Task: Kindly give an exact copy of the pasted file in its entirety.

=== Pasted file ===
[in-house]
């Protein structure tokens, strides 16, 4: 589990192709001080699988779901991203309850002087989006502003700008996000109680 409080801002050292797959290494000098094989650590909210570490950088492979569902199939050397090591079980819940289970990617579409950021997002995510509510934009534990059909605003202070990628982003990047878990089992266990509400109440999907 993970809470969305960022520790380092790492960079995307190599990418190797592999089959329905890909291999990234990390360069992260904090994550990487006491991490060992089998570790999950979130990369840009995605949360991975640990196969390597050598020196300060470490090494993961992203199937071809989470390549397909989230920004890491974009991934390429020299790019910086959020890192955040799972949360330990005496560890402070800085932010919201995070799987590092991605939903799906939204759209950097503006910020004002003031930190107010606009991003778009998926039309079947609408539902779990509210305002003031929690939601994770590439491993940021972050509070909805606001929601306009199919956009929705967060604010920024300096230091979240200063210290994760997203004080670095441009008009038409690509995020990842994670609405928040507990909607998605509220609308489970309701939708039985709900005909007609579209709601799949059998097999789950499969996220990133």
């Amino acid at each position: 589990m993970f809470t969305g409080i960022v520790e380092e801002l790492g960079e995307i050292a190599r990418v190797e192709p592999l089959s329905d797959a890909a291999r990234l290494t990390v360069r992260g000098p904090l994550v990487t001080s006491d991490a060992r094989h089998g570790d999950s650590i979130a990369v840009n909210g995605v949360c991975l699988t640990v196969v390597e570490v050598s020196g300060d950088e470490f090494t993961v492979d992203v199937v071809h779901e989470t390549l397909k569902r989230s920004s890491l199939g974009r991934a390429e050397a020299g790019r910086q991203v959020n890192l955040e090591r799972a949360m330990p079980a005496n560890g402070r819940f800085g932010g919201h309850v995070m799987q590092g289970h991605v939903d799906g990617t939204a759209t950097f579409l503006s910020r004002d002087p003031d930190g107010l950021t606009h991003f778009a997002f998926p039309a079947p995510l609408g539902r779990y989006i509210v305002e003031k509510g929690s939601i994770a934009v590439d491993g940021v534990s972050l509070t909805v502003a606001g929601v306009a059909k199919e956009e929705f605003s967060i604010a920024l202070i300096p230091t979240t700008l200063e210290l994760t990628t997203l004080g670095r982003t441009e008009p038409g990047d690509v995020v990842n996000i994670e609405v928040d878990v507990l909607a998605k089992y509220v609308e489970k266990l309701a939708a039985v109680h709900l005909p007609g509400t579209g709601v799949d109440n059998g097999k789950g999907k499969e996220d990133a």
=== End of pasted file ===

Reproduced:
[in-house]
């Protein structure tokens, strides 16, 4: 589990192709001080699988779901991203309850002087989006502003700008996000109680 409080801002050292797959290494000098094989650590909210570490950088492979569902199939050397090591079980819940289970990617579409950021997002995510509510934009534990059909605003202070990628982003990047878990089992266990509400109440999907 993970809470969305960022520790380092790492960079995307190599990418190797592999089959329905890909291999990234990390360069992260904090994550990487006491991490060992089998570790999950979130990369840009995605949360991975640990196969390597050598020196300060470490090494993961992203199937071809989470390549397909989230920004890491974009991934390429020299790019910086959020890192955040799972949360330990005496560890402070800085932010919201995070799987590092991605939903799906939204759209950097503006910020004002003031930190107010606009991003778009998926039309079947609408539902779990509210305002003031929690939601994770590439491993940021972050509070909805606001929601306009199919956009929705967060604010920024300096230091979240200063210290994760997203004080670095441009008009038409690509995020990842994670609405928040507990909607998605509220609308489970309701939708039985709900005909007609579209709601799949059998097999789950499969996220990133």
């Amino acid at each position: 589990m993970f809470t969305g409080i960022v520790e380092e801002l790492g960079e995307i050292a190599r990418v190797e192709p592999l089959s329905d797959a890909a291999r990234l290494t990390v360069r992260g000098p904090l994550v990487t001080s006491d991490a060992r094989h089998g570790d999950s650590i979130a990369v840009n909210g995605v949360c991975l699988t640990v196969v390597e570490v050598s020196g300060d950088e470490f090494t993961v492979d992203v199937v071809h779901e989470t390549l397909k569902r989230s920004s890491l199939g974009r991934a390429e050397a020299g790019r910086q991203v959020n890192l955040e090591r799972a949360m330990p079980a005496n560890g402070r819940f800085g932010g919201h309850v995070m799987q590092g289970h991605v939903d799906g990617t939204a759209t950097f579409l503006s910020r004002d002087p003031d930190g107010l950021t606009h991003f778009a997002f998926p039309a079947p995510l609408g539902r779990y989006i509210v305002e003031k509510g929690s939601i994770a934009v590439d491993g940021v534990s972050l509070t909805v502003a606001g929601v306009a059909k199919e956009e929705f605003s967060i604010a920024l202070i300096p230091t979240t700008l200063e210290l994760t990628t997203l004080g670095r982003t441009e008009p038409g990047d690509v995020v990842n996000i994670e609405v928040d878990v507990l909607a998605k089992y509220v609308e489970k266990l309701a939708a039985v109680h709900l005909p007609g509400t579209g709601v799949d109440n059998g097999k789950g999907k499969e996220d990133a």